Users Feel Bite In Year Of Computer Buggreenspun.com : LUSENET : TimeBomb 2000 (Y2000) : One Thread
Just when you thought it was safe to return to the water.. Of course if you don't have any power then viruses won't hit until you power up I think?
SAN FRANCISCO (Reuters) - The year started with ``Happy 99'' -- a computer bug disguised as a garish online greeting card, and it will end with Y2K. In between, it's shaping up as the year when hackers and virus writers became a lot more evil and effective.
``The (bug) programs are getting more sophisticated, more complex, with more functions -- and they are definitely coming more often,'' said Mark Zajicek, of Carnegie Mellon's Software Engineering Institute Computer Emergency Response Team.
The ExploreZip worm that hit this week was the third major outbreak, an e-mail-delivered program that hit thousands of computer users last Friday and Saturday and lost steam early this week.
The three major outbreaks have already caused damage estimated in the hundreds of millions of dollars this year, and computer experts are forecasting a high level of activity that might well crescendo at the start of the year 2000.
``Y2K is certainly going to be a big target,'' said Wes Wasson, director of anti-virus products at computer security giant Network Associates Inc. (Nasdaq:NETA - news) ``Virus writers are notorious for using 'trigger dates' in their payloads.''
Companies have spent billions of dollars to keep their computer systems from failing as programs shift to the ``00'' at the new year, requiring the rewriting of millions of lines of code. Virus writers are almost certain to ``exploit the confusion surrounding the Y2K problem,'' Wasson said.
The world of hackers and virus writers often mirrors what happens in the commercial software world. Malicious code writers copy each others' work, competing to create the most ''features,'' often sharing technology over the Internet.
Hackers frequently work in groups, attacking, for example, military targets or government offices or corporate Web sites in organized waves.
While hackers specialize in breaking into systems and often have political or anti-authority agendas, virus writers are ''impact players'' trying to do as much damage as possible.
Increasingly the distinctions between the two camps are blurring, and widespread attacks are being combined with programs that do damage.
``They're not just digital graffiti writers anymore -- there are people out there doing real damage,'' said one corporate computer system manager.
``There are much more insidious problems lurking out there that haven't been seen yet,'' added Peter Neumann, chief scientist for Palo Alto, Calif.-based SRI International. ``A lot of serious problems exist that people have to face up to.''
The year's first big computer invader, ``Happy 99,'' looked like the work of some precocious pre-teen who spends time downloading groovy graphics from the Internet, just to send them on to friends. The e-mail contained a graphic of an on-screen fireworks display, a glittery stream of colored light that could have made a nice screen saver.
But ``Happy 99,'' it turned out, carried more than a New Year's greeting. It launched a computer program that destroyed data and made public exposed users' confidential data -- and it signaled the start of a year in which thousands of viruses would be unleashed over the Internet.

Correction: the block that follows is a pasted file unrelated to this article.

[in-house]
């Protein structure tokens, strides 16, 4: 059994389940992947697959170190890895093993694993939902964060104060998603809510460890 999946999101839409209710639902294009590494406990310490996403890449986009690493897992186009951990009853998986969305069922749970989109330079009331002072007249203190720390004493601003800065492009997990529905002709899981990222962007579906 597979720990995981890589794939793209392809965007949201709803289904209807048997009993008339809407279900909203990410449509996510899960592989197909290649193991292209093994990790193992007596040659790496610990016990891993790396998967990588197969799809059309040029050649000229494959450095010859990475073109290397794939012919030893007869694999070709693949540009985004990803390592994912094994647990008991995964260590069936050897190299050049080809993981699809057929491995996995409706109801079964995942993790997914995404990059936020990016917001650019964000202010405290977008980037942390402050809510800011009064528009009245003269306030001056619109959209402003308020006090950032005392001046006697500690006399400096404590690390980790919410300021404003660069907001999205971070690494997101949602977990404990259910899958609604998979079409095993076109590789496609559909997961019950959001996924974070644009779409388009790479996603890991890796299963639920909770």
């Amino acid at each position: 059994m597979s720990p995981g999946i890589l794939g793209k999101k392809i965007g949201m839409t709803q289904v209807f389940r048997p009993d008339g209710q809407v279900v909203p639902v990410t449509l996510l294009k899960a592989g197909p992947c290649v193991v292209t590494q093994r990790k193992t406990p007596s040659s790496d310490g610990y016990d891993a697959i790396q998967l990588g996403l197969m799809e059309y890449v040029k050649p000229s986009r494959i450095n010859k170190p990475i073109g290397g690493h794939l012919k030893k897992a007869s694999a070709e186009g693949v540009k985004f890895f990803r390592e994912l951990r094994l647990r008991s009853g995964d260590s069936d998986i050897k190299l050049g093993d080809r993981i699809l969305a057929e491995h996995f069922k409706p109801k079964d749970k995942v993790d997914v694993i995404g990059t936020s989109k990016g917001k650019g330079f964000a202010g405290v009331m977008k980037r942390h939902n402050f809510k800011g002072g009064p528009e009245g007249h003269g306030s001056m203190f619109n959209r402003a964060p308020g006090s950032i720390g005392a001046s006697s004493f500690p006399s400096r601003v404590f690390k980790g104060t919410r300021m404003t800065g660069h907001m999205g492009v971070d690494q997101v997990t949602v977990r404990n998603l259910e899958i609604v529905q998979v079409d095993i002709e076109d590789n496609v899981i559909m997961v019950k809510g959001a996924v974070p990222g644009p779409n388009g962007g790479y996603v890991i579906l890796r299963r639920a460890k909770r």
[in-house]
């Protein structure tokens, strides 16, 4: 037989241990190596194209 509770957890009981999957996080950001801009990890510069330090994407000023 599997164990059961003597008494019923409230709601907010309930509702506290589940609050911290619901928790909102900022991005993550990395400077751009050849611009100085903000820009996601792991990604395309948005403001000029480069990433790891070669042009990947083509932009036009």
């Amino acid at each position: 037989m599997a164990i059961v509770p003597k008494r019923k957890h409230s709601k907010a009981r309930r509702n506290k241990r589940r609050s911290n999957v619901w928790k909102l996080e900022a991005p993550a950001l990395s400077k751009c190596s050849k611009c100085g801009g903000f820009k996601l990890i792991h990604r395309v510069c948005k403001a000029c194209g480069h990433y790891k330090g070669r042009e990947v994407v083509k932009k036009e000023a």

Happy 99 didn't spread far. But others did. The Melissa virus, appearing at the end of March, gained notoriety because it was the fastest-moving virus ever seen, hitting hundreds of thousands of computers around the world. The Chernobyl virus rendered a relatively small number of computers inoperable in this country, but hit many machines in Asia.
The creators of Chernobyl and Melissa signed their names to key pieces of software, which led to their apprehension by authorities. But ExploreZip's writer appears to have used the stealth style used by computer hackers who go to great lengths to hide their tracks.
``The hackers are just pointing out our vulnerabilities,'' said SRI's Neumann. ``This is a massive problem that shows the short-sightedness of the industry in dealing with security. The computer infrastructure is not being protected.''
But Network Associates' Wasson said authorities are finally taking the threat more seriously.
``When we get a problem, the FBI is on the line fast now -- but that wasn't the case a year ago,'' he said.
Corporate users have been taking a proactive approach to fighting viruses as well, say those in the industry.
But a more negative reaction could begin to set in if more people are hit by an increasing number of system failures, said Mark Radcliffe, a partner in the Palo Alto, Calif., law firm of Gray Carey Ware & Freiderich.
Already, law firms are bracing for an explosion of Y2K lawsuits. Virus suits might soon follow.
``So far the anger is turned on virus writers and the hackers -- and there is a feeling of 'we're all in this together,''' said Radcliffe. ``But as things evolve the reaction could get nastier. People could become less patient and look for somebody else to blame. Then you'll see litigation.''
-- y2k dave (firstname.lastname@example.org), June 16, 1999
Gee... and we still have 6 months to go. With the pace increasing like it is, I would guess that we'll have another 5 virus/worms this year followed by at least 6 that will be triggered by 1/1/00. FWIW.
-- DJ (email@example.com), June 16, 1999.
I think there will be an tremendous amt of virus's let lose btwn November and Feb. If they can inflict damage before during and after roll over they will have quite an impact on our society without blowing up a single building.
-- Moore Dinty moore (firstname.lastname@example.org), June 16, 1999.